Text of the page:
Hong Kong's digital insurance falling behind global peers – report

Hong Kong ranks fifth, behind Singapore and Western counterparts

Hong Kong's digital insurance falling behind global peers – report

Insurance News

By Mika Pangilinan

Hong Kong's digital insurance market is falling behind other countries, including Singapore and a few Western nations, as most of the city’s insurers continue to rely on agents to push sales.

An exclusive report by the South China Morning Post revealed the results of a study from French consultancy Sia Partners, which assessed the digital platforms of 85 insurers across seven global markets, with 12 from Hong Kong.

The study assigned each insurance company a score out of 100, based on the performance of its digital platform, including the availability of information, quoted prices, sales claims, and overall user experience.

Hong Kong ranked fifth with an average score of 51.1, trailing behind the Netherlands (62.4), the US (61.1), Ireland (61.3), and Singapore (51.5). The rest of the ranking placed Belgium (49) at sixth place and France (48.2) at seventh place.

While Hong Kong received high marks for its user-friendly digital platforms and providing customers with easy access to information through smartphone apps and websites, it was found to lag in online advisory, quoting prices, and handling sales and claims.

Arthur Roiret, a senior manager with Sia Partners Hong Kong, told the South China Morning Post these results reflect the prevalence of the intermediary-led distribution model in Hong Kong.

“The Hong Kong market is mainly focused on a life insurance business line with an intermediary-focused business model and customers’ willingness to have a human adviser,” he said.

The Sia report also found an “inverse relationship” between a market's digital capabilities in client acquisition and its reliance on intermediaries, with markets that have a more direct approach to insurance, such the Netherlands and the US, receiving higher scores in terms of digital maturity compared with more intermediary-led markets like Hong Kong, Belgium and France.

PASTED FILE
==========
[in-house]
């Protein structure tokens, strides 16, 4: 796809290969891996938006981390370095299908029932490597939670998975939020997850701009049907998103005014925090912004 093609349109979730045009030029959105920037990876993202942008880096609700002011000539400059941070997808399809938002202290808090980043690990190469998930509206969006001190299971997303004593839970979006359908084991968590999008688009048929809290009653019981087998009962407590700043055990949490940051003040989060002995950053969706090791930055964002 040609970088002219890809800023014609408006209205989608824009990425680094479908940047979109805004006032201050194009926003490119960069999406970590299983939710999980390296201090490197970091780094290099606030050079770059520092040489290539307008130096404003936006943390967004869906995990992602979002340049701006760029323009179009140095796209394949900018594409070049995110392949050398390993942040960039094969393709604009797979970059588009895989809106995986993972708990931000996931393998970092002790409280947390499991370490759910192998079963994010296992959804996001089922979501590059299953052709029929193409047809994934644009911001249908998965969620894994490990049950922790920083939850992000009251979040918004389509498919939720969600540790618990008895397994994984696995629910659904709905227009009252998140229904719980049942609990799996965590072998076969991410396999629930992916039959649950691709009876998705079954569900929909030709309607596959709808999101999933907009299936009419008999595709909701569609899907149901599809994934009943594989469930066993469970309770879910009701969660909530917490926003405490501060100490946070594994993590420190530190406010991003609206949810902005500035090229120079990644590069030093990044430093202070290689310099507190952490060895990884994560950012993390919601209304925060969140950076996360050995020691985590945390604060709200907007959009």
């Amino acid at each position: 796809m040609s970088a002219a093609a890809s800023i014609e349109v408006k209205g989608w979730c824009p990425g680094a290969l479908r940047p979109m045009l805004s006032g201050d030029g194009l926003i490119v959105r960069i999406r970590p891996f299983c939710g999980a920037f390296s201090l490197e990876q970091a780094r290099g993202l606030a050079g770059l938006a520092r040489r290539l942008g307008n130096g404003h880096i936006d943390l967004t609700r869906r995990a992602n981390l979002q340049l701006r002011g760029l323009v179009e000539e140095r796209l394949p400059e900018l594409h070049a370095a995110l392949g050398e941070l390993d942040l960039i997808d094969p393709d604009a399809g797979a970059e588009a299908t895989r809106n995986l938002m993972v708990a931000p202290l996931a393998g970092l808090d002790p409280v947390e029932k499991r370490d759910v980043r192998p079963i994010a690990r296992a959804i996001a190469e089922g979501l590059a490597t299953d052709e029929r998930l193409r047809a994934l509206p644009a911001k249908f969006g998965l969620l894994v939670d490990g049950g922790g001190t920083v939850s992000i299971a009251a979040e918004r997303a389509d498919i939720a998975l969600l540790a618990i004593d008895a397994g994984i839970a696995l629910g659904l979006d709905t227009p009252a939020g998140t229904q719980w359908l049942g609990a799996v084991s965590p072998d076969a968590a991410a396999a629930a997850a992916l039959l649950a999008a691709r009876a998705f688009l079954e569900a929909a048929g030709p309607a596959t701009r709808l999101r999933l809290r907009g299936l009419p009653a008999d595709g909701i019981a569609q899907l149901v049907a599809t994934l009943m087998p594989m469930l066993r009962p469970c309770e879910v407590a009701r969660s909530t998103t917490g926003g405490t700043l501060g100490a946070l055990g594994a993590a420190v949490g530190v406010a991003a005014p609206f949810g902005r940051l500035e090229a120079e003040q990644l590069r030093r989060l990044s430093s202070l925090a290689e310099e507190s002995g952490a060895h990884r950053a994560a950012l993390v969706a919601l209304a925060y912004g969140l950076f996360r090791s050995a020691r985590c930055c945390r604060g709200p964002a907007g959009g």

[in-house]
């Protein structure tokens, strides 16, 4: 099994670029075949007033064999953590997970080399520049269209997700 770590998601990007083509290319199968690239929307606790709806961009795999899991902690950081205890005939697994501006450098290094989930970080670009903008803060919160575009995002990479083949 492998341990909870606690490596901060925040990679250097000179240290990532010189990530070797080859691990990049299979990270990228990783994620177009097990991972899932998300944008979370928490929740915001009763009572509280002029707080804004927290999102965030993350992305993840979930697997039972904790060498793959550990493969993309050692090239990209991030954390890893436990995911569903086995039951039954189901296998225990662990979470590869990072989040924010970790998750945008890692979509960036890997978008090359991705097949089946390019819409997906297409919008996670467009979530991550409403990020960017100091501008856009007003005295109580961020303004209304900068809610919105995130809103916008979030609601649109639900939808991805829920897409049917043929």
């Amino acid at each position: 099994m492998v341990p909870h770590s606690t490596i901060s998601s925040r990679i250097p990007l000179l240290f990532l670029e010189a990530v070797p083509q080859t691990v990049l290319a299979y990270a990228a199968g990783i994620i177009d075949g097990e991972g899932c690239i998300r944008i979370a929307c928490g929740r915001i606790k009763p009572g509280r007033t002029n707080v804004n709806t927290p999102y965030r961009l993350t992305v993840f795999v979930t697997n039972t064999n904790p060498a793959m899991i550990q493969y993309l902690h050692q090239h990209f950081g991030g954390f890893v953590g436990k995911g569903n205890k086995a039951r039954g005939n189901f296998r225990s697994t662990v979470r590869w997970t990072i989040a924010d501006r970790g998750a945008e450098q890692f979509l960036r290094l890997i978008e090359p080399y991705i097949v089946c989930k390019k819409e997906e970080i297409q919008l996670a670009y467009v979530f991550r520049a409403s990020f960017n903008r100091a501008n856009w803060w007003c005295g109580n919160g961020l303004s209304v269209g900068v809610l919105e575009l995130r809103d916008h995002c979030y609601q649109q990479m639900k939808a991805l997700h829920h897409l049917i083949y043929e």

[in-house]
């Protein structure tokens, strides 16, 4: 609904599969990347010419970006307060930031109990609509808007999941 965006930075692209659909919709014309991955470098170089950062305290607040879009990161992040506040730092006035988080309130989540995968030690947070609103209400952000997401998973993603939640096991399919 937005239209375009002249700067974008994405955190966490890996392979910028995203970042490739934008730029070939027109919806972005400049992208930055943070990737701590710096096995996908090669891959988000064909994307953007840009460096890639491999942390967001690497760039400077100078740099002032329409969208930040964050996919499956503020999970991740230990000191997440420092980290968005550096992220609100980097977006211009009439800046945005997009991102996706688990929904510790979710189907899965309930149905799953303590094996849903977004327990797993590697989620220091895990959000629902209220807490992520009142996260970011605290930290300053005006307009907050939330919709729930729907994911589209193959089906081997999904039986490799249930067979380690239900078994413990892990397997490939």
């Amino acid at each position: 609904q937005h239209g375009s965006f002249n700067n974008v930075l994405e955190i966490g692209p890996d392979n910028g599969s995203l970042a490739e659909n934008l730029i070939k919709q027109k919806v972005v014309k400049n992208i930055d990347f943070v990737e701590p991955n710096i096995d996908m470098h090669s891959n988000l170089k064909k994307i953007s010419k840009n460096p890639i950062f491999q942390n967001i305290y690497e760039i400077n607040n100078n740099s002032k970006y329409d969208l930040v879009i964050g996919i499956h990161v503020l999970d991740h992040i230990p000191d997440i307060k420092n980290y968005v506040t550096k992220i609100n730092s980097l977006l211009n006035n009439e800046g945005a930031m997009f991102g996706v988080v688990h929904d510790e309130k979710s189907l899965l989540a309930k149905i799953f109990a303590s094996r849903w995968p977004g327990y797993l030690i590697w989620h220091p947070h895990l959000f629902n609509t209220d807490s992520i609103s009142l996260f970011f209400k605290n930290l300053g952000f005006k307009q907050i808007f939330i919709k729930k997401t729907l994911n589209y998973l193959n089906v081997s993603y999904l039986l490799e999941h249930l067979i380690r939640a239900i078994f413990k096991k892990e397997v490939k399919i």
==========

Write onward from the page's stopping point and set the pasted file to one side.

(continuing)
Some Hong Kong insurers still require customers to contact advisers for simple products, even when most companies provide information online, said Sia Partners manager Yousuf Muhammad.

“When getting a quote in few of the Western countries, the customer is often presented with a range of options, as several different insurance providers have a large presence in the online space,” Muhammad told the South China Morning Post. “Online brokers in these countries allow customers to compare prices and coverage between different providers and make a more informed decision.”

One exception to this is Bowtie, which exclusively sells products online without agents. The virtual insurer ranked second in the world with 79 points, after the Netherlands' Unive with 80 points.

Other Hong Kong insurers featured in the Sia Partners study include AXA, HSBC Life, FWD, AIA, Blue, Prudential, Blue Cross, Manulife, Liberty International, Generali, and BOC Life.

Since 2019, Hong Kong’s insurance industry has seen the introduction of four digital players under a new licensing regime. Some of these digital-focused companies have reportedly received up to 70% of first-year premiums on policies, as a result of not having to share commissions with agents.

According to data from Quinlan & Associates, the 164 insurance companies in the city paid a lump sum of HK$ 61 billion in commissions to agents or brokers in 2021.

Related Stories

Keep up with the latest news and events

Join our mailing list, it’s free!